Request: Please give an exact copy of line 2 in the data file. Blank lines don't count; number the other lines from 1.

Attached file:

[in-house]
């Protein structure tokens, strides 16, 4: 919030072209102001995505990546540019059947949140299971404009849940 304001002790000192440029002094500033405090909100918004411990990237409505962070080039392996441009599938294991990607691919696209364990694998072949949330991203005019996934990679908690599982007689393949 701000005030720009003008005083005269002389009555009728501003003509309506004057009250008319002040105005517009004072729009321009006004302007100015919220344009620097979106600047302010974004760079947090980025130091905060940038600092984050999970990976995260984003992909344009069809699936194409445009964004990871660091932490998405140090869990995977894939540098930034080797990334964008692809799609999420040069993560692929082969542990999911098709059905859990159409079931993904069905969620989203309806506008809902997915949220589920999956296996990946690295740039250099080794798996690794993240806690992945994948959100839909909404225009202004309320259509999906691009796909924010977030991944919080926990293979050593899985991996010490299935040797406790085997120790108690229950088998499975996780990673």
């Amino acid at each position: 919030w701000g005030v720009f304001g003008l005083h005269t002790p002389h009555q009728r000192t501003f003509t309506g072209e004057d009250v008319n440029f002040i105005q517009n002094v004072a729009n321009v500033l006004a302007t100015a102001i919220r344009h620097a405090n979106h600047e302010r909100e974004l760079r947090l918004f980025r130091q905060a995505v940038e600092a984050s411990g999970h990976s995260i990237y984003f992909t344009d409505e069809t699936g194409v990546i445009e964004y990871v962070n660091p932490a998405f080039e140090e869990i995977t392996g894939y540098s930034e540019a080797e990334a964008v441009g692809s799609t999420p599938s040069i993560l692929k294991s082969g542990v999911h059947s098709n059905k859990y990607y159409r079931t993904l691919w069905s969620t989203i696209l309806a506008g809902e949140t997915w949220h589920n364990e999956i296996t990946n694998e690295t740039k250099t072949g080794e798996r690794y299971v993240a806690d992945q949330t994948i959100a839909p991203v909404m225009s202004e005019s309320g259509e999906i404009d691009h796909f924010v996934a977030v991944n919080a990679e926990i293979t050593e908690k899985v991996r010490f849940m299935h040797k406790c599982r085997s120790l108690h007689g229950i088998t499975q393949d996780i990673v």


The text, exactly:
């Protein structure tokens, strides 16, 4: 919030072209102001995505990546540019059947949140299971404009849940 304001002790000192440029002094500033405090909100918004411990990237409505962070080039392996441009599938294991990607691919696209364990694998072949949330991203005019996934990679908690599982007689393949 701000005030720009003008005083005269002389009555009728501003003509309506004057009250008319002040105005517009004072729009321009006004302007100015919220344009620097979106600047302010974004760079947090980025130091905060940038600092984050999970990976995260984003992909344009069809699936194409445009964004990871660091932490998405140090869990995977894939540098930034080797990334964008692809799609999420040069993560692929082969542990999911098709059905859990159409079931993904069905969620989203309806506008809902997915949220589920999956296996990946690295740039250099080794798996690794993240806690992945994948959100839909909404225009202004309320259509999906691009796909924010977030991944919080926990293979050593899985991996010490299935040797406790085997120790108690229950088998499975996780990673």